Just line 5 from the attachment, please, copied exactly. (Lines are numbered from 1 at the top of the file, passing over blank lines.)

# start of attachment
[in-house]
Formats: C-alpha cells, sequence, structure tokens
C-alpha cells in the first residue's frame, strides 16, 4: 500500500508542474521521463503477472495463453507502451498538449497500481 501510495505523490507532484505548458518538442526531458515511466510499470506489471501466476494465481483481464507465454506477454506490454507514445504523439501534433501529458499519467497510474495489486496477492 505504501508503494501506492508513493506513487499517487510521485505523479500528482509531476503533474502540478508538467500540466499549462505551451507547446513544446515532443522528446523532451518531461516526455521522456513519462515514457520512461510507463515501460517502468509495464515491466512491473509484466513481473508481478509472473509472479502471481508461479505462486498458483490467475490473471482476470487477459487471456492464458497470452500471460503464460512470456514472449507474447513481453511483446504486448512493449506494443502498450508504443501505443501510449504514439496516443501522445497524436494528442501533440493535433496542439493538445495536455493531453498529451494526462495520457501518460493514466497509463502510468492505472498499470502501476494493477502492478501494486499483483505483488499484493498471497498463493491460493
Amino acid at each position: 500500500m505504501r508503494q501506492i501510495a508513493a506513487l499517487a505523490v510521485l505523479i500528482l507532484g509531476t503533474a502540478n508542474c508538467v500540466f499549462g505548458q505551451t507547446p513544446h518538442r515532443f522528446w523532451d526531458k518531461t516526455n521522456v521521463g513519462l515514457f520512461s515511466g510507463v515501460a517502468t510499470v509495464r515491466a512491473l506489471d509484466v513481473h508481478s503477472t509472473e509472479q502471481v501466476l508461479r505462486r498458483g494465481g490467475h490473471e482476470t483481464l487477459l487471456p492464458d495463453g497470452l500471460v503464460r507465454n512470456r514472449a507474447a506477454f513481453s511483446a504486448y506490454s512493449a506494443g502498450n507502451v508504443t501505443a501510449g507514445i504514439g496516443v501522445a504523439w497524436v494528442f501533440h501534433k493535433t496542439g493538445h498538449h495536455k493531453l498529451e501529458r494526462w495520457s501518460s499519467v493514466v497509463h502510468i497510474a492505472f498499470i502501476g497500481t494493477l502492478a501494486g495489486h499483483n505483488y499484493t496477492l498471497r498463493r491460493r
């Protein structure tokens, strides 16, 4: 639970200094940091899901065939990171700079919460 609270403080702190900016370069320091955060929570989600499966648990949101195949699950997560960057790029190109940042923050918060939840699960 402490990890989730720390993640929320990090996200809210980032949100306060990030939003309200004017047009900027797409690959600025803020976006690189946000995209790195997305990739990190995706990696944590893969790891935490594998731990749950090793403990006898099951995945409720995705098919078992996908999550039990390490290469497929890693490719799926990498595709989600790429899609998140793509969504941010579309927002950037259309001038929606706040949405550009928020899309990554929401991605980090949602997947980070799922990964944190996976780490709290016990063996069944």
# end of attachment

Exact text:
């Protein structure tokens, strides 16, 4: 639970200094940091899901065939990171700079919460 609270403080702190900016370069320091955060929570989600499966648990949101195949699950997560960057790029190109940042923050918060939840699960 402490990890989730720390993640929320990090996200809210980032949100306060990030939003309200004017047009900027797409690959600025803020976006690189946000995209790195997305990739990190995706990696944590893969790891935490594998731990749950090793403990006898099951995945409720995705098919078992996908999550039990390490290469497929890693490719799926990498595709989600790429899609998140793509969504941010579309927002950037259309001038929606706040949405550009928020899309990554929401991605980090949602997947980070799922990964944190996976780490709290016990063996069944």